“We think Sen. Berke’s request has merit, and we intend to look closely at the results and report back to him,” she said. “We don’t think AYP is the appropriate indicator, but we do think that we should look at value-added scores and overall achievement scores, and will do so in the coming weeks.”
K12 said the National Education Policy report “provides no evidence backing up this claim” that students managed by K12 are “falling behind” and “more likely to fall behind” in reading and math scores compared to brick-and-mortar schools.
A federal court judge Wednesday denied the City of Memphis’ request for an immediate order to force Shelby County election officials to accept the new public library photo identification cards for voting purposes.
Further from Richard Locker:
However, U.S. Dist. Judge Kevin H. Sharp did schedule a full hearing on the issue for Aug. 2 and also encouraged state officials to notify election officials that they should not discourage people with the new library photo cards from casting provisional ballots in the Aug. 2 elections and its early voting period, which ends Saturday.
Lawyers for the city told the judge that they took two people with the library cards to vote at three different early voting precincts and they were discouraged from casting provisional ballots at all three but were finally allowed to vote after about 20 minutes of discussion at each location.
Deputy state Atty. Gen. Steve Hart acknowledged that out of 35,963 early votes cast in Shelby County, only two have been by provisional ballot.
But people who cast provisional ballots must go to the election commission within two business days after the election — in this case, by Aug. 6 — to present valid photo IDs as required by state law this year for the first time, or else the votes will not be counted.
The City of Memphis and a Memphis resident, Daphne Turner-Golden, filed a lawsuit in federal court here Tuesday arguing that the new Memphis-Shelby County Public library photo ID cards should be valid for voting purposes because they are issued by a “state entity,” as required in Tennessee’s new voter photo ID law, which went into effect this year.
“The library is a state entity. The municipality is a state entity,” Deputy City Atty. Regina Morrison Newman told reporters after the 50-minute hearing. The plaintiffs asked for a temporary restraining order to force the election commission to accept the library cards as a valid photo ID for voting purposes.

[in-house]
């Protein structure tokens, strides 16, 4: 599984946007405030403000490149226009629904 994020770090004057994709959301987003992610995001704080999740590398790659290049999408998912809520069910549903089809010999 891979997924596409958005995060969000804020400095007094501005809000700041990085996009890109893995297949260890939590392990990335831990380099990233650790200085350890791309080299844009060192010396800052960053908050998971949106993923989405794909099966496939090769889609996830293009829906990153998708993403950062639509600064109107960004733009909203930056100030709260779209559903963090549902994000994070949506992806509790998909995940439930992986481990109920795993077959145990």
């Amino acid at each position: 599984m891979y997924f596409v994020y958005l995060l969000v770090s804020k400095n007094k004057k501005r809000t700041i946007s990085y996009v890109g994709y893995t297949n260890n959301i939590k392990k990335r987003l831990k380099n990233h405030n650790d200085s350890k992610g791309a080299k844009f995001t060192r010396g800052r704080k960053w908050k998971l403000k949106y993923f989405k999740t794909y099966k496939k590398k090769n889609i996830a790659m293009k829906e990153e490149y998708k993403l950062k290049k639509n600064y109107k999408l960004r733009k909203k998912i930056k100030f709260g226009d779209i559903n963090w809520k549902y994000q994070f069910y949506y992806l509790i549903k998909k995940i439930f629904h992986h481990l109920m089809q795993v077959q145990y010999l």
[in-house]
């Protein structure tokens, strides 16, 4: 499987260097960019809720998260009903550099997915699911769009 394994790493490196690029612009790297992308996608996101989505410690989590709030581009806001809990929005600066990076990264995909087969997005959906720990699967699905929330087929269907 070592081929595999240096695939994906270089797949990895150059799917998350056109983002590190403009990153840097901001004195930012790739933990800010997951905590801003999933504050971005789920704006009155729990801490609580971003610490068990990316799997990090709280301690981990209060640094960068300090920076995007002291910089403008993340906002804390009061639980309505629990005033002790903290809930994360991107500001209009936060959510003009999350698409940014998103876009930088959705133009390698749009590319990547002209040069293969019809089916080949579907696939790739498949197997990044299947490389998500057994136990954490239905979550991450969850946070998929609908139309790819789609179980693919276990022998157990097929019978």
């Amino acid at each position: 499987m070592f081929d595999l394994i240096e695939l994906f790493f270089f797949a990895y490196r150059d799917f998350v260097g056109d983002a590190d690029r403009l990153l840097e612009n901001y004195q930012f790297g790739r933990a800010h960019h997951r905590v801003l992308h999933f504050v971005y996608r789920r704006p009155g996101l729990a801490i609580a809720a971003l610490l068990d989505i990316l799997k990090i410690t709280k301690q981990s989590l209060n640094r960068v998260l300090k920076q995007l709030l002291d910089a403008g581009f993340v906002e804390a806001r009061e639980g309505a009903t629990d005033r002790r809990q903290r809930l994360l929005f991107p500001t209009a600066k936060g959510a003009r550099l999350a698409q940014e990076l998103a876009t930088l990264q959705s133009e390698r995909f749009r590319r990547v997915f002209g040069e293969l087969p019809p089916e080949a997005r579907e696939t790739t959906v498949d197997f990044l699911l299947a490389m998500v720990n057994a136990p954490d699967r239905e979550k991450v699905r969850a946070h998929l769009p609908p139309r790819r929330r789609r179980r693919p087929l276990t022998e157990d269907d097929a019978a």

Judge Sharp denied that request, saying the plaintiffs did not prove there would be immediate and irreparable harm if the order was not issued. He said that as long as people are allowed to cast provisional ballots until a full hearing can be held Aug. 2 — election day — whatever harm there is won’t be irreparable.
But the judge also added that he is “concerned” that the Tennessee legislature “decided to fix a problem that doesn’t appear to exist and made it more difficult for people to vote.”
Note: A statement from Secretary of State Tre Hargett is below.
Three Tennessee 3rd House District GOP candidates addressed jobs, tourism and K-12 education during a Bristol Chamber of Commerce forum Thursday night, reports Hank Hayes.
Blountville businessman Timothy Hill, former Mountain City Mayor Kevin Parsons and Bluff City Republican Thomas White fielded questions drawn from a glass bowl during the event held at Bristol Motor Speedway.
All three are seeking to win the Aug. 2 GOP primary, defeat Democrat Leah Kirk in the November general election, and take the state House seat held by retiring state Rep. Scotty Campbell, R-Mountain City.
When asked how they would strengthen K-12 education, Parsons indicated he favored tying teacher pay to performance.
“I think more needs to be looked at in what the teachers are actually producing,” Parsons explained.
White said the state needs to attract higher quality teachers.
“They should shine like a new penny. … Unfortunately we can’t afford to pay for that,” he said.
Then White changed the subject to talk against red light traffic cameras.
“In 2008, all the Democrats and all the Republicans decided we needed red light cameras. … Then during election time in 2010, the same fellows that made the law decided someone had implemented a bad law and wanted to get to the bottom of it. … I thought that since this is an election year, they would want to look at it again. … To me, it’s still a major issue,” White said.
Hill stuck to the K-12 question and said lawmakers need to continue to look at teacher evaluations.
“We’ve got to look at bold ideas where the money is sent with where the children go (to school),” Hill said. “We don’t need to be afraid to look at those types of options. … We need to look at vocational training. … A university education is not for everybody.”